MP-1978.107.47 | Monks giving shoes and clothes to elderly men, Montreal, QC, about 1930

Monks giving shoes and clothes to elderly men, Montreal, QC, about 1930
Anonyme - Anonymous
About 1930, 20th century
Silver salts on glass - Gelatin dry plate process
12 x 17 cm
Purchase from Napoleon Antiques
© McCord Museum
Keywords:  Occupation (1110) , Photograph (77678)
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Keys to History

Care for the elderly was haphazard. Farm families might look after their own; in urban areas this was often difficult. Many seniors lived in dire poverty, dependent on charity or municipal relief.

Private pensions were available only to a minority of Canadians. Public old-age pensions were in their infancy. In winter, homeless seniors sometimes found refuge in jail. Others were cared for by charitable institutions. In Quebec, religious orders played a key role.

In 1927, the federal government undertook to pay half the costs incurred by provincial governments that paid non-contributory pensions of $20 monthly to British subjects at age 70, provided they had resided in Canada for 20 years and had an income of less than $365 annually. This was the maximum income allowed to someone applying for the pension. By 1930, only the four western provinces and Ontario had passed the necessary legislation.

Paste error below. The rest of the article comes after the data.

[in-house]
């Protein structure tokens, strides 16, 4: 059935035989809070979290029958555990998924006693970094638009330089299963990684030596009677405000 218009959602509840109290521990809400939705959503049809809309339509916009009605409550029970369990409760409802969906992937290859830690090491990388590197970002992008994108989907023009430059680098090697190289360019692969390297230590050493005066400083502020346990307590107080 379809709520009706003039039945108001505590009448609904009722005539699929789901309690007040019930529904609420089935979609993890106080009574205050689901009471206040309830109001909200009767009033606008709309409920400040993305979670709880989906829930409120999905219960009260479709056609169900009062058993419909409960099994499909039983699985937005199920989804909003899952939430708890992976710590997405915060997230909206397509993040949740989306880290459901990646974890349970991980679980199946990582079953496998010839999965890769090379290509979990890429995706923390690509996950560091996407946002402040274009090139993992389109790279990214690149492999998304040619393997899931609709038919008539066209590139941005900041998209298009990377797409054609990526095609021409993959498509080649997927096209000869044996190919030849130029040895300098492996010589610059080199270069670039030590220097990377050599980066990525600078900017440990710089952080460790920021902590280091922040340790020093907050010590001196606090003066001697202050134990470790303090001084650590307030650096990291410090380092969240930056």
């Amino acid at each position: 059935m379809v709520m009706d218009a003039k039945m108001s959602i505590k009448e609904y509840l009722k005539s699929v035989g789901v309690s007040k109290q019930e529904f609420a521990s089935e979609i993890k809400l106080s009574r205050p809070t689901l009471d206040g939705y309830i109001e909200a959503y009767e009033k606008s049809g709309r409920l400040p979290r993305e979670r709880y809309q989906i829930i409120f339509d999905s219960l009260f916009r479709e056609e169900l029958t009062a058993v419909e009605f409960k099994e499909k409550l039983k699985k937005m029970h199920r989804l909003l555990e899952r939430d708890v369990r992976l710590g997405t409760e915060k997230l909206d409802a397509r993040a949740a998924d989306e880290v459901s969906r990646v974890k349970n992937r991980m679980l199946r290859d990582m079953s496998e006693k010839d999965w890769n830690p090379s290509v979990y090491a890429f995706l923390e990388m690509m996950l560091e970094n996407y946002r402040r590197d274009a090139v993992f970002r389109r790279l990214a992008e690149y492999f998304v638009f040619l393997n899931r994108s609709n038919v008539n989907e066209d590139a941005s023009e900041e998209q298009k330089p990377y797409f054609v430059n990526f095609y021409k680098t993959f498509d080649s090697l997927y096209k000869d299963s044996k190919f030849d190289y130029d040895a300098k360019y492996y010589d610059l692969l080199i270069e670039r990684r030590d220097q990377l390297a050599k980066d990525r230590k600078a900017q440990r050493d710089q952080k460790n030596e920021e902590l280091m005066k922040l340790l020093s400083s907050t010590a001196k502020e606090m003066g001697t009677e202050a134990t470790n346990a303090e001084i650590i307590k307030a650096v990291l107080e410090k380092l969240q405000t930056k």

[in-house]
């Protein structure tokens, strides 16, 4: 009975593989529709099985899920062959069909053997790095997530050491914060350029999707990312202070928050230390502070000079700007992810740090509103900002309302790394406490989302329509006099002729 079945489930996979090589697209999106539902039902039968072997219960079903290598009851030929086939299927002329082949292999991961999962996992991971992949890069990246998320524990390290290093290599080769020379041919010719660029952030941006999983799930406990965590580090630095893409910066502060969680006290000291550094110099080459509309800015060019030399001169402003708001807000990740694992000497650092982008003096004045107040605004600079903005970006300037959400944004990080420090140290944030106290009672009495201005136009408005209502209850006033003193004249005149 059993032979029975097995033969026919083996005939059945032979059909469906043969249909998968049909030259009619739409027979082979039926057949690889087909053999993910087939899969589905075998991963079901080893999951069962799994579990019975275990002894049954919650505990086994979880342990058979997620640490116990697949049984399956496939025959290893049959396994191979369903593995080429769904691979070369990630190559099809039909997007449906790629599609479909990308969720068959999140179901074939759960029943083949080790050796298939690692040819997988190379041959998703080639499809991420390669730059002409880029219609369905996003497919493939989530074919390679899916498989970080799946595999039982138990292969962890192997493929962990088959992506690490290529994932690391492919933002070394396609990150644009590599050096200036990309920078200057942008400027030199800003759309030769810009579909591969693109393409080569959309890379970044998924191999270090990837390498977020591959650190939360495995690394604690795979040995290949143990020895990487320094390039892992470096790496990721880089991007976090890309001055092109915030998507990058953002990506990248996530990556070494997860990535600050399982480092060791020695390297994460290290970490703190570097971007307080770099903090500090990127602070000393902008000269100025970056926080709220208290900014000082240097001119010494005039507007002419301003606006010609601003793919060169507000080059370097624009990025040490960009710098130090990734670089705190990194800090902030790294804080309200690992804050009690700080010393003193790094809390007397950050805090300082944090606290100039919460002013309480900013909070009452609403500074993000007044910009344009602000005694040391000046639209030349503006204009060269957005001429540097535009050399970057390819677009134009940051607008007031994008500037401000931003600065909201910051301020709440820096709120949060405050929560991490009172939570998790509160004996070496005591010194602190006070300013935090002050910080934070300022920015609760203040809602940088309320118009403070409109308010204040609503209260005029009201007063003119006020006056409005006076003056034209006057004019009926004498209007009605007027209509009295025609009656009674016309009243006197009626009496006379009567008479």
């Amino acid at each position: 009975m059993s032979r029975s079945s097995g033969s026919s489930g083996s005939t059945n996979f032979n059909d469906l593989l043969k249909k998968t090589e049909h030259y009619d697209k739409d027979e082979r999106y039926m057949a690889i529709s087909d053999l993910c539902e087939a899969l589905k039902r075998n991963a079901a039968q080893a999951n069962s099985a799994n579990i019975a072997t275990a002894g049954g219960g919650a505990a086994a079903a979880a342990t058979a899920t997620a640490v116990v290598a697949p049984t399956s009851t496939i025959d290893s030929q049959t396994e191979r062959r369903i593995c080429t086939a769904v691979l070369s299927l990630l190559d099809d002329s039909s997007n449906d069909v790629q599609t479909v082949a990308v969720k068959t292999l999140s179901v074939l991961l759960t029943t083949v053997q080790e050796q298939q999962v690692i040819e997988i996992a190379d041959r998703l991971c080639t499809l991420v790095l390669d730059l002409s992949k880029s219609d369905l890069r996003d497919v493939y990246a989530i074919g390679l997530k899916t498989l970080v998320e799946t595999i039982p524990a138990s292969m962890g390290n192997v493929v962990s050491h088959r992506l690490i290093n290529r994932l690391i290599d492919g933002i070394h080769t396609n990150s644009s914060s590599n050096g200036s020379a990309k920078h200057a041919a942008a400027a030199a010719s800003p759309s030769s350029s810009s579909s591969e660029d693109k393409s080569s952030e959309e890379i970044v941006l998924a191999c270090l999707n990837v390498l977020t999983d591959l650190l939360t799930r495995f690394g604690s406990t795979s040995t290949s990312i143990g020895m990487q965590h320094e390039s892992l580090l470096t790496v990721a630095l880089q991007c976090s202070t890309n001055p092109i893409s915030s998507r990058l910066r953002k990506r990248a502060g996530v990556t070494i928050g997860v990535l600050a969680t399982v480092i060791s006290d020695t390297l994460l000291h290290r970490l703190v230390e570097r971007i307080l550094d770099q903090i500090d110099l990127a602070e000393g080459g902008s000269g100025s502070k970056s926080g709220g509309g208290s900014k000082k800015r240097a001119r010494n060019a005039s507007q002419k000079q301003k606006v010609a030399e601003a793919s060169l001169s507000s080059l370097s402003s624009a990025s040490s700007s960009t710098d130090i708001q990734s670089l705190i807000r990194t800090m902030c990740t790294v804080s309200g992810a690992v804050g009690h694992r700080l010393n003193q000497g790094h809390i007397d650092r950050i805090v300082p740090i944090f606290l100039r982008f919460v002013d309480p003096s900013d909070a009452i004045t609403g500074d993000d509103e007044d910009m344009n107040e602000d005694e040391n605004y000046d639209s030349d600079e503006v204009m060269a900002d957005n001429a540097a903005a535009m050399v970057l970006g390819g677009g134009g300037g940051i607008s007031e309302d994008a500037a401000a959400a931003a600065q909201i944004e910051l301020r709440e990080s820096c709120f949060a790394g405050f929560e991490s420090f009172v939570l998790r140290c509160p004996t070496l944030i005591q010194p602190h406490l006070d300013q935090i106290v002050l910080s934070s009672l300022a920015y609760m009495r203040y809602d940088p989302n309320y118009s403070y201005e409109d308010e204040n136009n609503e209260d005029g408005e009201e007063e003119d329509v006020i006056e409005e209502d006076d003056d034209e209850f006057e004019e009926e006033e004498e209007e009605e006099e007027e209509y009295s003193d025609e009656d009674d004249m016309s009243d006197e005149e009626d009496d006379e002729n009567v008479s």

• What

    In theory, people were supposed to save for their old age. In practice, the low wages paid in many industries made saving impossible.

  • Where

    Prince Edward Island introduced old-age pensions in 1933, Nova Scotia in 1934, and New Brunswick and Quebec in 1936.

  • When

    In 1951, a constitutional amendment turned non-contributory old-age pensions into a federal responsibility. The Canada and Quebec Pensions Plans date from 1966.

  • Who

    The politicians who in 1925 initiated federal involvement in old-age pensions were the Labour Members of Parliament James S. Woodsworth (1874-1942) and Abraham A. Heaps (1885-1954).